Actually, I just don't want people having guns in public spaces because I don't like them.


Posted by: Megan | Link to this comment | 06-26-14 1:13 PM
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Of course at the range especially you'd probably want to use a real gun, but the reality of the real gun comes from its suitability for actually killing people, oder?

The human outlines are creepy.


Posted by: heebie-geebie | Link to this comment | 06-26-14 1:15 PM
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64: there's more skill involved in shooting at gunpowder distances than there is at BB or pellet gun distances.


Posted by: Josh | Link to this comment | 06-26-14 1:26 PM
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66: oh, it gets a lot creepier than that.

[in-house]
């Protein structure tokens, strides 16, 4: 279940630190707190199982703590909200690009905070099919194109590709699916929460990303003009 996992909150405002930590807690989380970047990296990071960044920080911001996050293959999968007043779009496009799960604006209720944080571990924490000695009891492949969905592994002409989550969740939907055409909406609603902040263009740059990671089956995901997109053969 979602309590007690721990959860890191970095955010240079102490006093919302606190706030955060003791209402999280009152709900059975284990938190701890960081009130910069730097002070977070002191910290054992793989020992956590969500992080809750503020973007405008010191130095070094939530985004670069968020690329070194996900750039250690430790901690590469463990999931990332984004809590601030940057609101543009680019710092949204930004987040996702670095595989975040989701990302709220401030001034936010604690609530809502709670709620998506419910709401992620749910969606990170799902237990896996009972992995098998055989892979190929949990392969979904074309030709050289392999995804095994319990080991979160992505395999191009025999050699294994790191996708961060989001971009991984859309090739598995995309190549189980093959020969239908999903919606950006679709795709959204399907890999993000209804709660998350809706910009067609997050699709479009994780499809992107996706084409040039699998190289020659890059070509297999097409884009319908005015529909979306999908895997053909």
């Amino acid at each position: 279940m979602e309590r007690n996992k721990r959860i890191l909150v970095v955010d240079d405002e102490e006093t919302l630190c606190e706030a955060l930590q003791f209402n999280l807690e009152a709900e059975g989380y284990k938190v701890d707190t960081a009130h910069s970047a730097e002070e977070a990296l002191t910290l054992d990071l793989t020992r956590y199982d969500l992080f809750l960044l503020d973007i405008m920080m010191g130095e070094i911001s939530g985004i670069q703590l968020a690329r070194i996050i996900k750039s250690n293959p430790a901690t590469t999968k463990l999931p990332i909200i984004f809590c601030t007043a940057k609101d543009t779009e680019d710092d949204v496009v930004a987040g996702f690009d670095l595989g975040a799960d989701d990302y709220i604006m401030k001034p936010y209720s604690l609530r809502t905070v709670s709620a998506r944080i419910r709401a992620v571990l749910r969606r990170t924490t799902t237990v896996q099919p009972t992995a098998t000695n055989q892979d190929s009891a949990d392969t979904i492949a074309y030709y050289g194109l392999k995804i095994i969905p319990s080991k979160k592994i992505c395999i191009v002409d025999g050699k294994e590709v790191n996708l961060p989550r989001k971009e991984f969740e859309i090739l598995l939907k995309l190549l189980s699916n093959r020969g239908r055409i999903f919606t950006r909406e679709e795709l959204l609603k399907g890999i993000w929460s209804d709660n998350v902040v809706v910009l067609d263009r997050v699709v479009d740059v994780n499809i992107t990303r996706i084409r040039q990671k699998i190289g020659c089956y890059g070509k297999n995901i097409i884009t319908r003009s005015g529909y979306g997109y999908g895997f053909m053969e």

Posted by: Sifu Tweety | Link to this comment | 06-26-14 1:31 PM
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In thread merging news, you all will recall the idiot in my neighborhood who shot the German exchange student who'd walked into his open garage around midnight. Kid was an all-state soccer player for one of the high schools here.

That was in April. So in yesterday's paper there's a story that the lawyer for the shooter had put out a press release that he was sponsoring a public watching of the World Cup game in our principal downtown park. Renting a couple of big screens, and running some cable, I guess. When asked just what the fuck he's doing, lawyer says it never, not in a million years, would have occurred to him that gathering a bunch of local citizens to cheer against German soccer players could be thought to have any conceivable relationship to just this one of his many cases. No, he just likes soccer. This game in particular.